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Films go through many transformations as they are copied or transferred to video, but the most important visual aspects of a film are those that can give clues to its production. What can we see about how the film was made by looking at the film itself? How was it shot and how was it arranged for the camera? Was the camera on location or in a studio? Where was the camera placed and why was it placed there? What sort of lenses were used? Did the camera operator use artificial or available light? Was the scene specially arranged for the camera and how was it framed? What angle of view was it taken from? Was the camera on a tripod or hand-held? If there was camera movement, how was it done? After examining individual shots, you must also consider how the film was edited. What scenes may have been cut out by the editor? How do shots begin and end? With the shots that follow each other, how much time actually took place between them? Do the shots form a sequence or are they only loosely connected? If they form a sequence, did the original event really occur in this order?

While many of these questions (such as what footage was cut in the editing process) cannot be answered with certainty by simply examining the film, careful examination can reveal some important features. Only rarely are sets so convincing that a viewer cannot tell if the film was shot on a set or not. The image reveals camera angle, distance, composition, and even lenses. Occasionally such aspects can be very revealing of a film's authenticity. A too carefully arranged composition -- such as camera operators capturing a battle from an ideal viewpoint that would have placed them in mortal danger from enemy fire -- can reveal it as a re-enactment.

Editing can make historical interpretation of film tricky for three reasons. First, it can utterly re-work or determine the meaning of a film sequence. Second, it can be done after the filming. Third, films can be re-edited in ways not immediately obvious to a viewer. Many early filmmakers and theorists understood editing as perhaps the most powerful tool filmmakers had for making meaning. While a single shot usually supplies some sort of record of what the camera filmed (even if artificially arranged), editing always presents a reconstruction and can greatly change the meaning of what was shot, creating relationships of space and time that may not have existed originally.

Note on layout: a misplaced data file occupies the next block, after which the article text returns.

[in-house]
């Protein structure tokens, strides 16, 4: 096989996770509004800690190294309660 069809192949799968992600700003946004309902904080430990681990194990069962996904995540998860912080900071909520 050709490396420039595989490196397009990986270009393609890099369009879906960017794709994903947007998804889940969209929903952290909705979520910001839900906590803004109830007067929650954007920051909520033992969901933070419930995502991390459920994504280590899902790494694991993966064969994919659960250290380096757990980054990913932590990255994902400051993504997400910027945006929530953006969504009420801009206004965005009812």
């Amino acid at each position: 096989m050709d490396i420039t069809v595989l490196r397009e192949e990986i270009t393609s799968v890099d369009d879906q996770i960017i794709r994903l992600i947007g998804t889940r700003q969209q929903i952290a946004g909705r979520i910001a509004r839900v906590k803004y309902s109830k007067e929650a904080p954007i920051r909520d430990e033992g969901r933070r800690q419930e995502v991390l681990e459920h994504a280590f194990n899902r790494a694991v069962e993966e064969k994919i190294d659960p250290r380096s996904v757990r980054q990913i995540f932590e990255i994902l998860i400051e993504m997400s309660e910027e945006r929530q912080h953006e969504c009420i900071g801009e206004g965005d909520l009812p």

As I mentioned earlier, one must be especially aware of editing when watching a compilation film. Editors can create a sequence of a battle, a riot, or a political convention by cutting between combatants or political orators and their audiences, but they are combining shots taken at very different times and sometimes different places. Thus, in Hearts of the World, a fictional feature film made during W.W.I., D.W. Griffith used documentary images of the war to heighten the film's drama. But as film historian Russell Merritt has shown, the images that seem to show one battle actually combine footage from several events and even mix footage shot by both British and German cameramen.

Early filmmakers often created stories and illusions out of different, unrelated, film clips. In this exercise, you need to arrange these four early film clips to create a narrative. Drag the clips in the sequence that you think tells the best story and then click the Play Movie button. When you're finished, select the commentary button for more information on film editing.